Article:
Foto: Michael Reinhard
Tonhalle Organ

The «Servants» of our «Queen»

The organ is the largest instrument that is heard in the concerts of the Tonhalle-Gesellschaft Zürich. But who actually takes care of it?

Franziska Gallusser

4764 pipes, 25'500kg in weight and 67 sounding stops – these figures belong to the instrument that has been enthroned at the head of the renovated Grosse Tonhalle since the 2021/22 season: our Kuhn organ. This season, the «Queen of Instruments» will be used in different concerts, such as the International Organ Days Zurich, where it will take centre stage for three days. For this to be possible, however, much has to be planned, considered and prepared in advance.

The organ builder as supervisor

In order for the organ to be ready for every concert, maintenance and tuning work must be carried out. This task is taken on by the Davos-born organ builder Stephan Wioland of Orgelbau Kuhn AG. He has been looking after the organs in the Tonhalle since 1996 – so he also regularly maintained the previous instrument. And how does tuning work? «It's a complex matter and requires an exceptionally good ear,» Wioland explains. «Various devices are attached to the pipes where detunings are corrected by length adjustments. Depending on how out of tune the organ is, individual stops are retuned, which can take different amounts of time.» And how could the instrument become severely out of tune? «The room temperature in the Tonhalle plays a central role,» says Wioland. So it must not be too cold, but also not too warm in the hall. Since the redesign of the house, the environment is ideal for the instrument.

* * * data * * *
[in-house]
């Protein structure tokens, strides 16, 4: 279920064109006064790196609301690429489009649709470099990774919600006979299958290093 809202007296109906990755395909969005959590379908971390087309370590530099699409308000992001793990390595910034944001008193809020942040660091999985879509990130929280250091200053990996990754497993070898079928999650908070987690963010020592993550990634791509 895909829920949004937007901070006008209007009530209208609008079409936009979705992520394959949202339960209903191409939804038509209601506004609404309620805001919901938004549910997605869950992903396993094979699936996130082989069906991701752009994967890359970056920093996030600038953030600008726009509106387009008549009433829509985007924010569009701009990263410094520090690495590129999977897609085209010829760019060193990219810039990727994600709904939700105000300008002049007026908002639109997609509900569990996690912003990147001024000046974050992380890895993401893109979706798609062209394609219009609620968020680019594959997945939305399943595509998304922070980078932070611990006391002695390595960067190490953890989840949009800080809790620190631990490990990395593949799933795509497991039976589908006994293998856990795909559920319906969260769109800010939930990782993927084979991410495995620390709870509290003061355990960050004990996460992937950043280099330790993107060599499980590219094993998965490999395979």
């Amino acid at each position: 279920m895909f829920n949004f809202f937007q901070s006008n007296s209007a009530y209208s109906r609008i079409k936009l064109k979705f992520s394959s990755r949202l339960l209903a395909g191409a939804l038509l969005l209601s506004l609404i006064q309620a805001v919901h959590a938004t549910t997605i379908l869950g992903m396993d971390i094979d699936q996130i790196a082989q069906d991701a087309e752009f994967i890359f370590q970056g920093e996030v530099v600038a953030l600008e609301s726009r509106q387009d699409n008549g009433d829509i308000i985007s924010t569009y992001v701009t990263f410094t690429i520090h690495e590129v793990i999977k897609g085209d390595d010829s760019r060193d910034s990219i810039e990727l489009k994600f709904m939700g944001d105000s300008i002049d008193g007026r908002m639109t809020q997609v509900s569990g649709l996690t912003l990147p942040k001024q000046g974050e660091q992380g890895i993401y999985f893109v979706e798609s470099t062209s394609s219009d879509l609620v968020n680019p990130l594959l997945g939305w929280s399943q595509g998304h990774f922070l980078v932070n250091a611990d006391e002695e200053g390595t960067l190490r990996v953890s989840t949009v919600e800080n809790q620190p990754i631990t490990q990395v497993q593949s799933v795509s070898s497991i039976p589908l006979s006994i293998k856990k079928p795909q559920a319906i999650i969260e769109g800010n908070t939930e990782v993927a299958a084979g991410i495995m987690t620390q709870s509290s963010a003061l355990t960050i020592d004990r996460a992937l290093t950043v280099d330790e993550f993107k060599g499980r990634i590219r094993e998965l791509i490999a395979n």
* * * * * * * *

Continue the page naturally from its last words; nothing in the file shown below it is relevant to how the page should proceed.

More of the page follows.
The Artistic Directors of the International Organ Days Zurich

Once the instrument is ready, the organists can arrive to practise on it. To make sure this works, Tobias Willi, organ professor at the Zurich University of the Arts ZHdK, is often ready in the middle of the night. When all the concerts are over and the hall is empty, he introduces the musicians to the peculiarities of the organ. He also introduces the instrument on request as part of guided tours and ensures that it is played regularly – which he enjoys: «Of course I enjoy being able to play such an instrument. I admit that the first time I practised alone on the organ, I arrived at 10.30 p.m. – and when I looked at the clock again, it was already 2.00 a.m.!»

"I find the organ incredibly beautiful in sound. The Tonhalle-Gesellschaft Zürich can be proud of this instrument. It offers an enormous number of possibilities, and you are simply happy as a player."

Tobias Willi about the Tonhalle organ